Home > Administration, Web Design > Disabling the Quirks mode under Internet Explorer

Disabling the Quirks mode under Internet Explorer

March 21st, 2013 Leave a comment Go to comments

Motivation for writing

Few days ago I noticed that my blog is not shown correctly under Internet Explorer.I was quite sure that it wasn’t the case 1 month ago, because I would have noticed such a problem. It looked like this :


 So I started debugging it and I reached to an interesting conclusion.


Margin auto is not working correctly under Internet Explorer

Obviously there was a problem with the margins, and more precisely with the margin:auto property. If you’ve read my post on static website design, you should know that the margin auto property is usually is used to centralize divs horizontally.


What is the Quirks Mode

While I was debugging under Internet Explorer, I noticed that it’s running in the so-called Quirks Mode.


The Quirks mode in Internet Explorer (but not only) is a compatibility mode that helps with the visualization  of older pages, which are not compatible with the W3C standard.


What triggers Quirks mode in Internet Explorer

By default it’s switched off, but there are some factors that usually triggers it. For example, the DOCTYPE declaration in the beginning of your html. The proper HTML5 syntax is as follows :

<!DOCTYPE html>

The following excerpt will also not trigger Quirks mode :

<!DOCTYPE html PUBLIC "-//W3C//DTD HTML 4.01//EN" "http://www.w3.org/TR/html4/strict.dtd"> 

The following declarations will, however, trigger Quirks mode :

<?xml version="1.0" encoding="utf-8"?>
<!DOCTYPE html PUBLIC "-//W3C//DTD XHTML 1.0 Strict//EN" "http://www.w3.org/TR/xhtml1/DTD/xhtml1-strict.dtd">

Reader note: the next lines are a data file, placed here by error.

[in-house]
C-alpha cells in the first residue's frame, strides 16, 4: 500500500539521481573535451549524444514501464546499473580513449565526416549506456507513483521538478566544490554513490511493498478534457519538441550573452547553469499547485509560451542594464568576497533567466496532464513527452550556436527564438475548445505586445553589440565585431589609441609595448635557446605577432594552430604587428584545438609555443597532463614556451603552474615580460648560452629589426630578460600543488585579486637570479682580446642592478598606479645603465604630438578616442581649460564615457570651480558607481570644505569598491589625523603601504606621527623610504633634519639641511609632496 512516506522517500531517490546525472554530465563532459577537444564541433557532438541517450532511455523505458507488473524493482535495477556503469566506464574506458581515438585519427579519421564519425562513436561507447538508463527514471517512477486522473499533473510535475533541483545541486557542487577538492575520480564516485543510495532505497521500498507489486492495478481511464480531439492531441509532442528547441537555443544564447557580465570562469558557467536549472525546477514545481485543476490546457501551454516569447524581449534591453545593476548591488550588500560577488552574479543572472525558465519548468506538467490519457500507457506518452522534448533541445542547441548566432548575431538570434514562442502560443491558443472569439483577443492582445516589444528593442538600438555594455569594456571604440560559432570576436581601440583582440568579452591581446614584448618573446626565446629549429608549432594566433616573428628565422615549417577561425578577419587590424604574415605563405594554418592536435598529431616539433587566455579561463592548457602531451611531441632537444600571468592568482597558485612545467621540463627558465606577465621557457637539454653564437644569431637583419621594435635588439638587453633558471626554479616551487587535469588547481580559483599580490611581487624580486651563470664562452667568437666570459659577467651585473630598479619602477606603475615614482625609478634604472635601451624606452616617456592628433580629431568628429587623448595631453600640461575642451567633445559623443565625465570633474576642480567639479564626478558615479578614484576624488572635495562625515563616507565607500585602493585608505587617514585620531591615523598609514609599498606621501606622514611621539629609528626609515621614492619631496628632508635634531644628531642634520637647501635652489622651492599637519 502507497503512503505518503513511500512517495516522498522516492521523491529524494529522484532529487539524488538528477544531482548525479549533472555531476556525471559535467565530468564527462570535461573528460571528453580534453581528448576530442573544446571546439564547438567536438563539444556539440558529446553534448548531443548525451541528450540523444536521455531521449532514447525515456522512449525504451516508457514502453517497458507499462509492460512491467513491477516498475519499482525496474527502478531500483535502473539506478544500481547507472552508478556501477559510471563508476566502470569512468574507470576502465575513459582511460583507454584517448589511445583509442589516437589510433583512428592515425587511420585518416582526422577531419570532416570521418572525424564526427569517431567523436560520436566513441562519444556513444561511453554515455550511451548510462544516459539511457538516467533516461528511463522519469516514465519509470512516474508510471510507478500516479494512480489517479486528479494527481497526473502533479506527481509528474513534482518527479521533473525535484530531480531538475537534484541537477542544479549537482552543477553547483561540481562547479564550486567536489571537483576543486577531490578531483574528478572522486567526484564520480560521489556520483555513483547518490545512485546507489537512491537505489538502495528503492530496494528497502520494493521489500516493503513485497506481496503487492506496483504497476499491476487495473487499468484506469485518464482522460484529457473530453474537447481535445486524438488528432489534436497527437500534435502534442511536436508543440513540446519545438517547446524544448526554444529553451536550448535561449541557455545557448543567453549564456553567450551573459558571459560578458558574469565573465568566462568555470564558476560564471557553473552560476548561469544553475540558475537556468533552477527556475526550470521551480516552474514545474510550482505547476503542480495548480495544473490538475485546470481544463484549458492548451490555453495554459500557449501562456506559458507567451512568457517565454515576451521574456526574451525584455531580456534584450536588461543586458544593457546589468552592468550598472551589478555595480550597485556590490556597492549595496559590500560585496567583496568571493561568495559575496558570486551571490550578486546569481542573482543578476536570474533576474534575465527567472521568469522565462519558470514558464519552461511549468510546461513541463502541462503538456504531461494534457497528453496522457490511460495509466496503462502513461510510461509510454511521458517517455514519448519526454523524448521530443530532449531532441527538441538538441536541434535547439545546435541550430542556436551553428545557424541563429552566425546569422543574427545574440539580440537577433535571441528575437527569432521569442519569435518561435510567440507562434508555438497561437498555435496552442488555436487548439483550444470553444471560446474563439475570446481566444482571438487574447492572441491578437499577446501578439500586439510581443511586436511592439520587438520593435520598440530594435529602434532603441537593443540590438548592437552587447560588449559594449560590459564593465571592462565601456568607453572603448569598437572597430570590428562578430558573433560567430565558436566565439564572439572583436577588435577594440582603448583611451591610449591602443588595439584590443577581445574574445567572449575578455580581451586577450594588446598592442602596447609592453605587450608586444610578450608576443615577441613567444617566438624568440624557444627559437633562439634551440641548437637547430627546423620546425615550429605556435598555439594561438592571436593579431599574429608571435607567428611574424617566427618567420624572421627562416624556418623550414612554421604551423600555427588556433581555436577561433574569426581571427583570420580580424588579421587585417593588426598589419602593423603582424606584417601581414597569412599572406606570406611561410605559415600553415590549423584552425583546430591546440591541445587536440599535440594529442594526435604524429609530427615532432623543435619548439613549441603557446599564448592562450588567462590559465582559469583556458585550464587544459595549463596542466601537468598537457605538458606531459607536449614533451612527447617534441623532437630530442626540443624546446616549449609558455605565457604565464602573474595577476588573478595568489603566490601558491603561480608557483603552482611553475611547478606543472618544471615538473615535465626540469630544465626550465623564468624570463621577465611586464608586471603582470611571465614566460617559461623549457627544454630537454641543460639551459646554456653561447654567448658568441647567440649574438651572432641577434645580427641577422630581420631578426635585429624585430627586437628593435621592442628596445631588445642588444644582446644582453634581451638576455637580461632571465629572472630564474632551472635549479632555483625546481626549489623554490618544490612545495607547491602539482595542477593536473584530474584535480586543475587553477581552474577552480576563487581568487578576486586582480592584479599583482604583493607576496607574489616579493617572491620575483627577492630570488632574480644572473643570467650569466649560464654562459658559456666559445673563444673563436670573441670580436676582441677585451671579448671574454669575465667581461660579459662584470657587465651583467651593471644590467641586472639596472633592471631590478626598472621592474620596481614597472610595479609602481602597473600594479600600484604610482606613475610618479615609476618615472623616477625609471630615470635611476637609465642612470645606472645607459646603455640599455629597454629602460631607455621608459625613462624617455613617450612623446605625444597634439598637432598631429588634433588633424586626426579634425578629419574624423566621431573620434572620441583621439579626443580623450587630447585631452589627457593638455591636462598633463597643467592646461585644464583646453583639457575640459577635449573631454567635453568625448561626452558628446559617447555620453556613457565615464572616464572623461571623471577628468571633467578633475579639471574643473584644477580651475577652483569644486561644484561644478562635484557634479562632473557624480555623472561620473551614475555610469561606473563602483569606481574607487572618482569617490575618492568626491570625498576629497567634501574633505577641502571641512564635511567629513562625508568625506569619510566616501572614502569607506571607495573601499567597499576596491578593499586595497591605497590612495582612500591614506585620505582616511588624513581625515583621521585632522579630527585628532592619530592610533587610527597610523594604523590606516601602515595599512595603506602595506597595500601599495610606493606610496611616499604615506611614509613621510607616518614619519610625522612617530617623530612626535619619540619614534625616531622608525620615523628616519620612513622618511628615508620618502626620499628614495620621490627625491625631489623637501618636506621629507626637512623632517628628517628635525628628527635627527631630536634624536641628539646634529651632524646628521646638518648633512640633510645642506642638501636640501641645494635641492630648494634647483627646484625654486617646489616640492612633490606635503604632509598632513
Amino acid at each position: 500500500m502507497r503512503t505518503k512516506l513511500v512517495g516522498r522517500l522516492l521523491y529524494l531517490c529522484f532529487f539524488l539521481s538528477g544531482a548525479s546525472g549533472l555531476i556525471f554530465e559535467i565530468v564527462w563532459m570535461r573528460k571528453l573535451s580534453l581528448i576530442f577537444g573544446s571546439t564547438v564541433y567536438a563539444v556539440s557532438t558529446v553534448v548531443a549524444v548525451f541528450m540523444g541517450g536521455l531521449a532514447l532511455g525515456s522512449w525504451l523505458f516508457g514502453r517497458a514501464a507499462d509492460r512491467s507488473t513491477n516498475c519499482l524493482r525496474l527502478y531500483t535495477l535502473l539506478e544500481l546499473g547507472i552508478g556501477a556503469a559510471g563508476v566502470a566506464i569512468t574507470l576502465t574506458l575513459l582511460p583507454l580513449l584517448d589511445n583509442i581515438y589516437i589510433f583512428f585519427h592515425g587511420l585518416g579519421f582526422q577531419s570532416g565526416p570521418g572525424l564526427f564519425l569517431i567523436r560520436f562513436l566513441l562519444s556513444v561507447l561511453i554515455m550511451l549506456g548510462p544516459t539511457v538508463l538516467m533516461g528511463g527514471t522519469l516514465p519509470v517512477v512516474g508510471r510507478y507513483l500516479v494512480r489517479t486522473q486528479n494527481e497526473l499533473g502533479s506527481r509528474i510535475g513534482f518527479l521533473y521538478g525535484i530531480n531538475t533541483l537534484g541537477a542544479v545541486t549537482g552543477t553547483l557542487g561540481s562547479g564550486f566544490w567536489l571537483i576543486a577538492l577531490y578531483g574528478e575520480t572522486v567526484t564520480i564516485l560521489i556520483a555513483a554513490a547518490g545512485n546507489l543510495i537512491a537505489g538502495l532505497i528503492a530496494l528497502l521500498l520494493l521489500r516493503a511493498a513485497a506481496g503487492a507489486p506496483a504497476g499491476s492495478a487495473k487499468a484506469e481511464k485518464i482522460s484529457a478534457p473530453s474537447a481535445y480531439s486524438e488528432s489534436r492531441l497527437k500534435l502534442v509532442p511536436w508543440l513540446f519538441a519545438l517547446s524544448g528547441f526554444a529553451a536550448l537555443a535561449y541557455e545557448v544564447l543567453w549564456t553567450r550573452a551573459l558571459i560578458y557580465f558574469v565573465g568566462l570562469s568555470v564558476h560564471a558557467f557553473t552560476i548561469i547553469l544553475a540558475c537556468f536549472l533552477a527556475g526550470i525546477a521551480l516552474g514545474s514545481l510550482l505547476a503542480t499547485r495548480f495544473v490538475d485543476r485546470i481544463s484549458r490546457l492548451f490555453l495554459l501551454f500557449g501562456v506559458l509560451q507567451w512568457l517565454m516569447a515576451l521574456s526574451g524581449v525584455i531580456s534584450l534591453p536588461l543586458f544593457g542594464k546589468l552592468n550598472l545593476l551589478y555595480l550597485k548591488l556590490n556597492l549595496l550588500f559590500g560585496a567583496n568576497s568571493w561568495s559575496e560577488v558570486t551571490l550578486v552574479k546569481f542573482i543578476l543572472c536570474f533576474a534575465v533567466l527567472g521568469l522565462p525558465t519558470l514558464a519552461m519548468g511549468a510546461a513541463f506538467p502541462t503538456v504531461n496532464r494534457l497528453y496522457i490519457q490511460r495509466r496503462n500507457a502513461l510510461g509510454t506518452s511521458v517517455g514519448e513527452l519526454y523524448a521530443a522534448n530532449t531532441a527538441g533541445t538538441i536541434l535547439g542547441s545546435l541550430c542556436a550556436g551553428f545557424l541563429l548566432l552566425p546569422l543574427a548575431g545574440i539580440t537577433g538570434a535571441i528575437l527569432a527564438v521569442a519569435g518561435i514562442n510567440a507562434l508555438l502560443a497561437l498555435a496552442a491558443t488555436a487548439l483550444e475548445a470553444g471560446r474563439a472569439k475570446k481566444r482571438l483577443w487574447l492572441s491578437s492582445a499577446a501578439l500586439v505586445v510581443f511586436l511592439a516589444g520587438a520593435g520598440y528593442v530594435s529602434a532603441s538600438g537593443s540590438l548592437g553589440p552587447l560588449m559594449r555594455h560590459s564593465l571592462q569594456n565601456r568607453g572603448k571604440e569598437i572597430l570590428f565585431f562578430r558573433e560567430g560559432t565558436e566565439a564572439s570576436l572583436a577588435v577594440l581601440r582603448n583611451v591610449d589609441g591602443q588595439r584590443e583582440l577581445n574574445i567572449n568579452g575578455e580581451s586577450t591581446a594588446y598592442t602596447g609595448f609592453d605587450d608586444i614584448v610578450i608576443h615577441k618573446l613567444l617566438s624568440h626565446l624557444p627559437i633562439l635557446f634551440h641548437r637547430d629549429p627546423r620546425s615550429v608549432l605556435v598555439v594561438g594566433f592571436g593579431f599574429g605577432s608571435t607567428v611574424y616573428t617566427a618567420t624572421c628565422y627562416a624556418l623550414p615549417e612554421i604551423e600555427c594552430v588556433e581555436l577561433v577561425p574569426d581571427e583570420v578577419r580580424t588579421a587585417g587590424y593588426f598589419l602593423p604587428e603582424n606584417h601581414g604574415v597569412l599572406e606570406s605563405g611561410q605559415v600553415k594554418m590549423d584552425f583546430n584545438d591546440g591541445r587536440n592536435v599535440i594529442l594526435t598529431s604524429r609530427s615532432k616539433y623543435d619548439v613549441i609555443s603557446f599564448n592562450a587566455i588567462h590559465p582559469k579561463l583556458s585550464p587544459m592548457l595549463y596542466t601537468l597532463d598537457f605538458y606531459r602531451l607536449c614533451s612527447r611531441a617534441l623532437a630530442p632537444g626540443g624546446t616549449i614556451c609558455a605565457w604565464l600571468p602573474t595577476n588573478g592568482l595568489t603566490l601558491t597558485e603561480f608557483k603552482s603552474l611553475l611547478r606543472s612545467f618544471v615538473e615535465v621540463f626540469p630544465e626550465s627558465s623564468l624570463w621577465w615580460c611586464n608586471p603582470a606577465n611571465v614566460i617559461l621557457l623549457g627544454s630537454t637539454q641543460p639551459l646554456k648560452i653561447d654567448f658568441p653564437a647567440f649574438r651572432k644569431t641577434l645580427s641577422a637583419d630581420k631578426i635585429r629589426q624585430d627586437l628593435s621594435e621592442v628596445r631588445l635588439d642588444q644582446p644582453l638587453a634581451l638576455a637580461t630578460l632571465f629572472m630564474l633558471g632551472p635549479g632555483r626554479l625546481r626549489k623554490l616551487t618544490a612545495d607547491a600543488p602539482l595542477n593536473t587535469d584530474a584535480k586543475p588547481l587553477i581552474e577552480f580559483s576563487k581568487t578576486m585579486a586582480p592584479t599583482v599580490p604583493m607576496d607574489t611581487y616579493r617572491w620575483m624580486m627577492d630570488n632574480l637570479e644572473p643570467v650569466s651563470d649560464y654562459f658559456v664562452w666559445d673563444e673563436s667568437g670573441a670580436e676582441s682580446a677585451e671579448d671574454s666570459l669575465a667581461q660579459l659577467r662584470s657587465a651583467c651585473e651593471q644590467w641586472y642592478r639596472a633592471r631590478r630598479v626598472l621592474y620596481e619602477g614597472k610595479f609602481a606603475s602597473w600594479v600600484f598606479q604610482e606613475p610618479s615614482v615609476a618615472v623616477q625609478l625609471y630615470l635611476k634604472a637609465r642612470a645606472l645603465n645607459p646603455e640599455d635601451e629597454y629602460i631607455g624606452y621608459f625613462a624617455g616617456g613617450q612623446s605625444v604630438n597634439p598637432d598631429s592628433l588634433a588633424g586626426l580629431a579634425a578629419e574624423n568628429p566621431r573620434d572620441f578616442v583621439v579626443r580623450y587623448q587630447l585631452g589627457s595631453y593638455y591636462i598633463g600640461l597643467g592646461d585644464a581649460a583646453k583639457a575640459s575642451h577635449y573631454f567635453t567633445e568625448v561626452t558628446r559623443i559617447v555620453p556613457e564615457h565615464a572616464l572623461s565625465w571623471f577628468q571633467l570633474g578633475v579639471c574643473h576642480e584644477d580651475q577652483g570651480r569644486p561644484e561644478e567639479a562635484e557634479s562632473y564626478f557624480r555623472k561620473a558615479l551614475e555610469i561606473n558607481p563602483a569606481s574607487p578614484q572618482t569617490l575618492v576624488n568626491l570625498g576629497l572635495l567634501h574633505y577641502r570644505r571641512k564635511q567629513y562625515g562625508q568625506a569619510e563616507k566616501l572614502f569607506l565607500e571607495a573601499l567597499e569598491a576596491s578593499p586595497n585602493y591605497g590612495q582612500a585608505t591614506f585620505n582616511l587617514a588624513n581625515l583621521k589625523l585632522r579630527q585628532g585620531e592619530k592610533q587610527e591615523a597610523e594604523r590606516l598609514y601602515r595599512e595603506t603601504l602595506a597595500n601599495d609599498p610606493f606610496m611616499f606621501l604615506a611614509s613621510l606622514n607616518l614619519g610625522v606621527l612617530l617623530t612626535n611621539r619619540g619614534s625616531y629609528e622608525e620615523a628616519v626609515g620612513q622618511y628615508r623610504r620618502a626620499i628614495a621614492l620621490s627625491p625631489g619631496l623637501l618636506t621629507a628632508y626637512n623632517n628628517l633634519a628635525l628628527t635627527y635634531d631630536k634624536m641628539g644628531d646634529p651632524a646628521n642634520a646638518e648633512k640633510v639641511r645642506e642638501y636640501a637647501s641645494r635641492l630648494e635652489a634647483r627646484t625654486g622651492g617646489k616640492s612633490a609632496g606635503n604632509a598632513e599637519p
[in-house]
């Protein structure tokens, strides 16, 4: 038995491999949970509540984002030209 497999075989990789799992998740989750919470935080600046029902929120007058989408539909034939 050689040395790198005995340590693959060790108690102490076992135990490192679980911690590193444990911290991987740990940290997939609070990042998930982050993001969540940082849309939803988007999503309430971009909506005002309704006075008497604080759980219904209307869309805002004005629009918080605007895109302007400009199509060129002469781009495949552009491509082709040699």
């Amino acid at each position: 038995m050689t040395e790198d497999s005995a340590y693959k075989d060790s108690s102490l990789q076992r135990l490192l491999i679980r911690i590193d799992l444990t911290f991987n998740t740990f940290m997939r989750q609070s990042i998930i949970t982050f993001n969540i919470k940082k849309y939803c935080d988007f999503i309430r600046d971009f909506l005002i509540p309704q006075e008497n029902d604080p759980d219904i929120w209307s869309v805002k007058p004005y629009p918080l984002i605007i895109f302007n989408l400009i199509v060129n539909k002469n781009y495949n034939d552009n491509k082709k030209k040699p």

<!-- some comment here -->
<!DOCTYPE HTML PUBLIC "-//W3C//DTD HTML 4.01//EN" "http://www.w3.org/TR/html4/strict.dtd">

The problem with the first declaration is that it is uncomplete. In the second and third ones, there is content before the DOCTYPE declaration, which is not standard compliant.

When I switched to IE standard 7, 8 or 9, everything was working fine. So in order to avoid Quirks mode activation, you should comply to few simple rules. 


Rules to obey in order to avoid Quirks mode activation

  • The DOCTYPE element should be the first thing you include in your page
  • Don’t include comments/javascript/xml or whatever before the DOCTYPE element
  • Check the DOCTYPE declarations per standards here and use the latest whenever possible


Like the article ? Share it ! ;)

  1. July 21st, 2013 at 03:03 | #1

    My problem is just the opposite–I want IE8 to automatically switch to Quirks mode when I view the so-called "legacy" pages I've created over a period of several years. All other browsers I've tried (Safari, Chrome, Firefox, even SeaMonkey) render my pages–written with html 4.01 transitional without the DOCTYPE at top–pop up correctly, as I intended them. When viewed through IE8 Standard mode, all of the text I placed within tables is center-aligned–not aligned left, as I had intended. This makes for amateur-appearing web pages, to say the least.

    Here's the problem. Up until a couple of days ago, my legacy pages–an example of which is http://inyo.coffeecup.com/site/barstowfossils/barstowfossils.html — were all rendered correctly in IE8, without having to deliberately, manually, switching to Quirks Mode (from the Tools-Web Developer options). Quirks popped in automatically–now it does not. Now I have to go into Tools-Web Developer and so on to switch over the Quirks mode. I am fearful that everyone else out there in cyber land is having the same problems with the center-aligned text problems on my pages. What's going on? What's the solution?


    By the way, when I preview one of my pages in IE8, all is good–no center-aligned text within tables. But, when I view that same page through the World Wide Web, all is not good–center-aligned text appears within tables.

  2. July 21st, 2013 at 09:59 | #2

    Hi Inyo, 

    The problem is in the <center> tag before every one of your tables. That is basically causing every inner element to be rendered that way. Just remove these tags and use CSS instead. 

    Hope this helps. 


  1. No trackbacks yet.

Copyright © Developing the future 2013. Licensed under the CC> BY-NC-ND 3.0 Creative Commons license.       
Audi R8 wallpapers Sony Xperia Z4 Tablet WiFi